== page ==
Wall Street Journal Slams Paul’s ‘Drone Rant’: ‘Calm Down, Senator’


The conservative editorial page of the Wall Street Journal was unimpressed with the epic 13-hour filibuster waged by Sen. Rand Paul (R-KY), suggesting in a piece published online Wednesday that the Kentucky libertarian was grandstanding rather than making a legitimate point about the government’s drone program.

“Give Rand Paul credit for theatrical timing. As a snow storm descended on Washington, the Kentucky Republican’s old-fashioned filibuster Wednesday filled the attention void on Twitter and cable TV,” the editorial, published under the headline “Rand Paul’s Drone Rant,” began. “If only his reasoning matched the showmanship.”

Paul’s filibuster of the nomination of John Brennan to lead the CIA stemmed from a letter the senator received from Attorney General Eric Holder on Tuesday. In the letter, Holder wrote that the Obama administration has never executed a drone strike against a U.S. citizen on American soil and has no intention to do so, but conceded that an “extraordinary circumstance” might make the option possible. 

The Journal’s edtiorial writers stood by Holder’s position.

This shocked Senator Paul, who invoked the Constitution and Miranda rights. Under current U.S. policy, Mr. Paul mused on the floor, Jane Fonda could have been legally killed by a Hellfire missile during her tour of Communist Hanoi in 1972. A group of noncombatants sitting in public view in Houston may soon be pulverized, he declared.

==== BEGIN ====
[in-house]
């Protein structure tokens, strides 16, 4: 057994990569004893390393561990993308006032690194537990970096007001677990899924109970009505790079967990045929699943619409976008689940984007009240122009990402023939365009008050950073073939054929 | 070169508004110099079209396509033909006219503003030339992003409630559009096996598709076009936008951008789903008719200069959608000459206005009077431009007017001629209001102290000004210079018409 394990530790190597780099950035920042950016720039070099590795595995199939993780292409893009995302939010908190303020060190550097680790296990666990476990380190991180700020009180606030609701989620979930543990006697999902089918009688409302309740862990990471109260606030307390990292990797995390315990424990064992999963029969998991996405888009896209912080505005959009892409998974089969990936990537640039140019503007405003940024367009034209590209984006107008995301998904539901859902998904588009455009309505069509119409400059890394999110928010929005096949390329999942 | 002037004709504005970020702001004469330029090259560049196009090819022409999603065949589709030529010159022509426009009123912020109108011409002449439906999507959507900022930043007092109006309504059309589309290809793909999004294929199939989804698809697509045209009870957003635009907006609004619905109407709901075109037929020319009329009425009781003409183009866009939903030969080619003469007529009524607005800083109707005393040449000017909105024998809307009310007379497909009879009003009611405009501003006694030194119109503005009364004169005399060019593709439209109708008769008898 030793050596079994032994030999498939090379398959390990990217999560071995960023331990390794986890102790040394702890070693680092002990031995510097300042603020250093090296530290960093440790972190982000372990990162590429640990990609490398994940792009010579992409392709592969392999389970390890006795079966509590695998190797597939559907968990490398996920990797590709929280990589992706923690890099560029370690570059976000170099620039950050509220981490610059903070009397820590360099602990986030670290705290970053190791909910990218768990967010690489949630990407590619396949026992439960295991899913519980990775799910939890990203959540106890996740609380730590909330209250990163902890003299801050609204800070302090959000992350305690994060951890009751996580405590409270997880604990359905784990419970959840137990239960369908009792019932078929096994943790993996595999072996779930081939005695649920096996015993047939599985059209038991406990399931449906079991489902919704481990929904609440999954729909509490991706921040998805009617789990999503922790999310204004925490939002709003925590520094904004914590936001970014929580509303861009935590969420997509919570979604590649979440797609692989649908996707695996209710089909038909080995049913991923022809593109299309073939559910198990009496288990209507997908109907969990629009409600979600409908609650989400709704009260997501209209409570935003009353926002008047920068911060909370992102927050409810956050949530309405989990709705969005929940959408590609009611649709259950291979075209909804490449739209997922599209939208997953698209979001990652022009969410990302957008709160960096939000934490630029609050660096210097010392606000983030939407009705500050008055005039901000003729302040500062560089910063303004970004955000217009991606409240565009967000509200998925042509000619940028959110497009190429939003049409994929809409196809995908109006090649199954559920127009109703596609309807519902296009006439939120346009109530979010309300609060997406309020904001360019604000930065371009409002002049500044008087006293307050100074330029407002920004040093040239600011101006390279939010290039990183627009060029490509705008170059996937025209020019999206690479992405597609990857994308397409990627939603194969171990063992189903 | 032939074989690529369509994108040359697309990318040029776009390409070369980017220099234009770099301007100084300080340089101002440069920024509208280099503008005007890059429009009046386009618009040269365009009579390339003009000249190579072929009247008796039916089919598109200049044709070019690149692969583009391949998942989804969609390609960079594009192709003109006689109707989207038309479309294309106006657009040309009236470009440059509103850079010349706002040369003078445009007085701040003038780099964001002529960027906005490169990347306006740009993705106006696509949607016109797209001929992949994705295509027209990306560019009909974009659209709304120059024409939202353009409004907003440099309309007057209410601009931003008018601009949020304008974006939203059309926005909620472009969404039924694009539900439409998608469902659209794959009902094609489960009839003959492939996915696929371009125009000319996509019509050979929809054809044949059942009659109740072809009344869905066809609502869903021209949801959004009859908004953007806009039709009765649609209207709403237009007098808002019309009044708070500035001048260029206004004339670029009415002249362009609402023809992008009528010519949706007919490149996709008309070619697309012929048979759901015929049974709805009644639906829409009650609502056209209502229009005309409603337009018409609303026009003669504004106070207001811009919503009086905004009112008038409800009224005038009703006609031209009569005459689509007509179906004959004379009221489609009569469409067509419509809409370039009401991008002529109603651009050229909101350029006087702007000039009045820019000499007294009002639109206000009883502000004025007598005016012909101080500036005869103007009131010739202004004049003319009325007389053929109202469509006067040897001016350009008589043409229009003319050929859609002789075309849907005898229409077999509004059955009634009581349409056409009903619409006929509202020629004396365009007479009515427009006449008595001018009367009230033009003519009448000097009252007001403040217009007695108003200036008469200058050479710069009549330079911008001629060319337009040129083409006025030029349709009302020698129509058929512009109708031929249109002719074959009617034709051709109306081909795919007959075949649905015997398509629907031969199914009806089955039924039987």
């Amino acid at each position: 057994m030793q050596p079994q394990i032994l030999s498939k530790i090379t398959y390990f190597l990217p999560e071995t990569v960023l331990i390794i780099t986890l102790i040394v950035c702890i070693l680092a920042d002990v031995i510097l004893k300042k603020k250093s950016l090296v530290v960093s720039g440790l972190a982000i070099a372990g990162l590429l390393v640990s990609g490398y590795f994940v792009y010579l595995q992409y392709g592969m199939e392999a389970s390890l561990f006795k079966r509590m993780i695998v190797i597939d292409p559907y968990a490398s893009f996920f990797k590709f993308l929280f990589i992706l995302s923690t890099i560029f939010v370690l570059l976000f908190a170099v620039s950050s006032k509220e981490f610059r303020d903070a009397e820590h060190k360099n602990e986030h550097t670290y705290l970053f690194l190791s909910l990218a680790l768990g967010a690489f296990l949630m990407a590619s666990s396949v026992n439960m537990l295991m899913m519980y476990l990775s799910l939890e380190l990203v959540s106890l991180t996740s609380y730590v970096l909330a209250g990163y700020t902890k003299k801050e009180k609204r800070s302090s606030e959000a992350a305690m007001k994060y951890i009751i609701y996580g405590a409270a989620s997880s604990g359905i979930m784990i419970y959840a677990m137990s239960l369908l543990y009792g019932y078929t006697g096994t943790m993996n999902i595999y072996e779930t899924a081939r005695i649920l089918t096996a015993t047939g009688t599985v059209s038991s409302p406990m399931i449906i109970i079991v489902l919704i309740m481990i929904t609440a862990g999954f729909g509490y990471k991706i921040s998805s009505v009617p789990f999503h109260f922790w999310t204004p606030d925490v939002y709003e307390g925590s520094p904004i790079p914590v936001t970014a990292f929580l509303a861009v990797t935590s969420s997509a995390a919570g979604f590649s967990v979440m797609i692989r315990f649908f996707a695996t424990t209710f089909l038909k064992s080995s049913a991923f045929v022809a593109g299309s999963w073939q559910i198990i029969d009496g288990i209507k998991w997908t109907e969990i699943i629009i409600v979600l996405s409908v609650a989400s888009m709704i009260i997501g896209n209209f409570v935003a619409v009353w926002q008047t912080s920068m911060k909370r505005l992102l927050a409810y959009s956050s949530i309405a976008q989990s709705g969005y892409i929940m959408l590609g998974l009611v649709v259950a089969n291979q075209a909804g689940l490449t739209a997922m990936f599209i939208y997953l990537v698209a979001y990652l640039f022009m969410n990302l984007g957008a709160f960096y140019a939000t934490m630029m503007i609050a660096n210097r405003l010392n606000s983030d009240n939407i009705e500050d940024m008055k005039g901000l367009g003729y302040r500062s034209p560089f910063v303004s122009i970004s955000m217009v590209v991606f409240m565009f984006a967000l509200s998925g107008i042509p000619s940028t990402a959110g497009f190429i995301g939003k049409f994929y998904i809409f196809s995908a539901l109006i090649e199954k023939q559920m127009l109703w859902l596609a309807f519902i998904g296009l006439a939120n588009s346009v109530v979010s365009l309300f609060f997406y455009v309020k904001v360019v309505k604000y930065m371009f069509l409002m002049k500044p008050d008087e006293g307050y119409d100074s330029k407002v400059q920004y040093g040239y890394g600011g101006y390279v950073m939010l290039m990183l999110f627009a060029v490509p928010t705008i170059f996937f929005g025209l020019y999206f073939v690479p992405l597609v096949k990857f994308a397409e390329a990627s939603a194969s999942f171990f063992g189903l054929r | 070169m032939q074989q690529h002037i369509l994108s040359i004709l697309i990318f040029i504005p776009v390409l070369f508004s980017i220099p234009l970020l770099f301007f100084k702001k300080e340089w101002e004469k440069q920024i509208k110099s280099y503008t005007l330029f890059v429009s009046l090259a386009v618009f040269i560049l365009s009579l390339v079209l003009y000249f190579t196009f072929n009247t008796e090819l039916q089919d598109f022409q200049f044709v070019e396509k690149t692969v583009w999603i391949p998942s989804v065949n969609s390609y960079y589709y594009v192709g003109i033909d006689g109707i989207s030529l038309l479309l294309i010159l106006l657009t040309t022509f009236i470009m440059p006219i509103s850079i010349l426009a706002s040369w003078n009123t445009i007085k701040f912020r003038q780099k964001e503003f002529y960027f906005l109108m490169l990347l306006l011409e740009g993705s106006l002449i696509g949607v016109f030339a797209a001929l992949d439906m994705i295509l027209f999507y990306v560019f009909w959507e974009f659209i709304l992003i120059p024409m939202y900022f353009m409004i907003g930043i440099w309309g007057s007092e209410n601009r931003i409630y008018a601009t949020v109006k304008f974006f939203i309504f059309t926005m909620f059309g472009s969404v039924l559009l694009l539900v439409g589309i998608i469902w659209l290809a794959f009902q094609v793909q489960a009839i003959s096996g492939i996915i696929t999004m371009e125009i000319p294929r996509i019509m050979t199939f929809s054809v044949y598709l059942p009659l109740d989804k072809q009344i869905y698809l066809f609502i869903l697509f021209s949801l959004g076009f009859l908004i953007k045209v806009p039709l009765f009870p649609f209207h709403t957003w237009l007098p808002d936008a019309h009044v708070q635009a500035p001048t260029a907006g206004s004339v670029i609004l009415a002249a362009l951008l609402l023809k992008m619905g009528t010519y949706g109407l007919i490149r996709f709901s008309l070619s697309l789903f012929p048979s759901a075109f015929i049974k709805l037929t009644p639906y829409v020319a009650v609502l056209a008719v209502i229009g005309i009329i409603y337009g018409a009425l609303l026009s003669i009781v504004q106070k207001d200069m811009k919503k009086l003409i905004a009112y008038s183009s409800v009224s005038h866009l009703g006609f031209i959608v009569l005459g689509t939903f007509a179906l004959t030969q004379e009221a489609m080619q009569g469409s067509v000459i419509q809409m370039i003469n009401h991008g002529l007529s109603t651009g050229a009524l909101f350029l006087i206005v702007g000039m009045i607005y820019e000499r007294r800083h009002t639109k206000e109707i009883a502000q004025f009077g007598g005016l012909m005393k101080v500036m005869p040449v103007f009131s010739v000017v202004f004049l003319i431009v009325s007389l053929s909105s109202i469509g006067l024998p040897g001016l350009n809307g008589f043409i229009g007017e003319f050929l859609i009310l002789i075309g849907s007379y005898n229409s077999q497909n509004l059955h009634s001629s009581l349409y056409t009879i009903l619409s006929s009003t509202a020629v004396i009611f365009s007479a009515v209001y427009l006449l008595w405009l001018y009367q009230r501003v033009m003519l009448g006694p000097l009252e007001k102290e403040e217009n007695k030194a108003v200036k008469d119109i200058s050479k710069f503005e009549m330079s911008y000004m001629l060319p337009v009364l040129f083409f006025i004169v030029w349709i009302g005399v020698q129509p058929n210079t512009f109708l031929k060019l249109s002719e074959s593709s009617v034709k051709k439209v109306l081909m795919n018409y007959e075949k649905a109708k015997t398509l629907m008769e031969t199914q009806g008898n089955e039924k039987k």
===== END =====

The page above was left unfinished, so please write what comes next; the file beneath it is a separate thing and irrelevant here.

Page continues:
Calm down, Senator. Mr. Holder is right, even if he doesn’t explain the law very well. The U.S. government cannot randomly target American citizens on U.S. soil or anywhere else. What it can do under the laws of war is target an “enemy combatant” anywhere at anytime, including on U.S. soil. This includes a U.S. citizen who is also an enemy combatant. The President can designate such a combatant if he belongs to an entity—a government, say, or a terrorist network like al Qaeda—that has taken up arms against the United States as part of an internationally recognized armed conflict. That does not include Hanoi Jane.

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